If some crazy dark side of his personality emerges in part three, please don’t spoil it for me!

Oil Can

Posted by Mark in Mark's Sketchbook

About a year and a half ago my cousin’s multitalented husband was in town as part of the crew for a show at New York’s Bowery Ballroom. I dropped by to say hello, and found myself captivated by the opening act, Julien Baker. As everyone knows, I am a stone cold robot, but on the rare occasions when I want to remind myself what it’s like to love, lose, and have a pulse, I crank up folk rock belted by women half my age, usually starting with this.

10th Old Man

Posted by Mark in Mark's Sketchbook

I sketched this while watching a terrific documentary on Netflix, Floyd Norman: An Animated Life. Floyd was an animator and writer on basically every cartoon I ever saw as a kid, from Sleeping Beauty, to 101 Dalmations, to Scooby Doo, to the Smurfs, to Toy Story.

Disclaimer: I was not a kid when Toy Story was released. Floyd is now 81, and looks younger than me, and I wish I was joking.

 

La mujer del siglo

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Oh hey, today would have been my Nana’s 100th birthday! Here’s a digital painting of her in her youth, perhaps in her hometown of La Paz, Mexico.

Change I Can’t Believe In

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I’m neither a Republican nor a Democrat. I don’t like to talk about politics, because, frankly, I do not know enough to form any strong arguments. (Note: This does not generally stop people who love to talk about politics.)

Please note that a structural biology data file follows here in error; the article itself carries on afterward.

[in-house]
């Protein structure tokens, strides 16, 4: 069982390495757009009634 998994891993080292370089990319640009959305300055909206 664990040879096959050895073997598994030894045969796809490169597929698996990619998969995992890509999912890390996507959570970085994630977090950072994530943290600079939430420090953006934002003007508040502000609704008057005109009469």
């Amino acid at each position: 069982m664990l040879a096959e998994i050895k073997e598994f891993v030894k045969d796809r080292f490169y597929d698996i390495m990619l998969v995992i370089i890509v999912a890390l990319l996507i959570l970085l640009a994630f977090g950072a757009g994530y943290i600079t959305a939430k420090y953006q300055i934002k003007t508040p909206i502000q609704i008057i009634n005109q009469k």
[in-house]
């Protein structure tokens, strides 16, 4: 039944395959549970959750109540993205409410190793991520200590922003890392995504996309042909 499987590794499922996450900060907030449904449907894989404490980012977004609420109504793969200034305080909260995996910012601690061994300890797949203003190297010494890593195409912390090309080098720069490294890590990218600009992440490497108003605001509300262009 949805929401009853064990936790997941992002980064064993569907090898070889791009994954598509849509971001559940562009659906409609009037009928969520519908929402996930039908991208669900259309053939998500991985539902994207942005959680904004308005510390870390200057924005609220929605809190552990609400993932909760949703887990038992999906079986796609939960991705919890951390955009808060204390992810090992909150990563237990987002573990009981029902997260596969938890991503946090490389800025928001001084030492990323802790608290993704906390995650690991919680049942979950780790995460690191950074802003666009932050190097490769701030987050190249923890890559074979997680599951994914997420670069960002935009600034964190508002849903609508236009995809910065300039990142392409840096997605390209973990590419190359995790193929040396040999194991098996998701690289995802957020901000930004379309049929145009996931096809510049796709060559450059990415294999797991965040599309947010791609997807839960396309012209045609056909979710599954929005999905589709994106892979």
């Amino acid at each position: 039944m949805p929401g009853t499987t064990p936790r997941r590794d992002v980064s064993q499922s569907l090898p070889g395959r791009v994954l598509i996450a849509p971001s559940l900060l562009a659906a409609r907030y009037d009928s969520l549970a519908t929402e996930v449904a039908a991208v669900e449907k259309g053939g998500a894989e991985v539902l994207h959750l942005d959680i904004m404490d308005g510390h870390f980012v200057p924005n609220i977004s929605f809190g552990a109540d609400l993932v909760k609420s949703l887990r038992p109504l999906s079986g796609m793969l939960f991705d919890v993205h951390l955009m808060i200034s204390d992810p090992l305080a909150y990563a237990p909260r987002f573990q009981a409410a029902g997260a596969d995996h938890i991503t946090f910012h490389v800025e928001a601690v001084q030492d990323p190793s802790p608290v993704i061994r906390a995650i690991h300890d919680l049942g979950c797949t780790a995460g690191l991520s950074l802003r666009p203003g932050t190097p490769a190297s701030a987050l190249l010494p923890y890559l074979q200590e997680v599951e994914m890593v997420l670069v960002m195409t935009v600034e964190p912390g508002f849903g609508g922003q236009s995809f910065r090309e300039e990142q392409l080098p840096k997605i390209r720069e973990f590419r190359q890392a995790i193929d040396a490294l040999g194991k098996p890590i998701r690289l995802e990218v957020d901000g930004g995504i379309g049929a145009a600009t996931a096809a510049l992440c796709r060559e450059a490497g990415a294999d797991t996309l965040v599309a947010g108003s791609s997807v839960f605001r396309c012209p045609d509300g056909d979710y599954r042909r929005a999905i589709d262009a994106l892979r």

All I know is that for the past eight years, having this man at the helm caused me absolutely zero anxiety. The incoming administration? Well I’m sleeping a lot less these days. And drawing politicians. That’s how you know we’ve entered bizarro times.

As an illustration of what we’re losing, have a look at the clip below of Obama addressing the U.S. military last month. It’s a quick historical recap, tied to the sort of patriotic, apolitical message that could have been said by any President, and appreciated by conservatives and liberals alike.

The scary thing is that Obama’s comforting words were prompted by dangerously ignorant statements made by the President-Elect. I’m OK with the usual 8-year presidential pendulum swing between Republicans and Democrats, but this guy is a different beast. The Republican Congress really needs to do some soul-searching and ask, “am I on Team America, or Team Thin-Skinned Reality Show Carny?”

Reddit Gets Gatsbied

Posted by Mark in Mark's Sketchbook

I should really be using resources like Reddit Gets Drawn to practice every single day, but I tend to get picky and wait for photos like this that appear to capture a slice of life; i.e. are not selfies.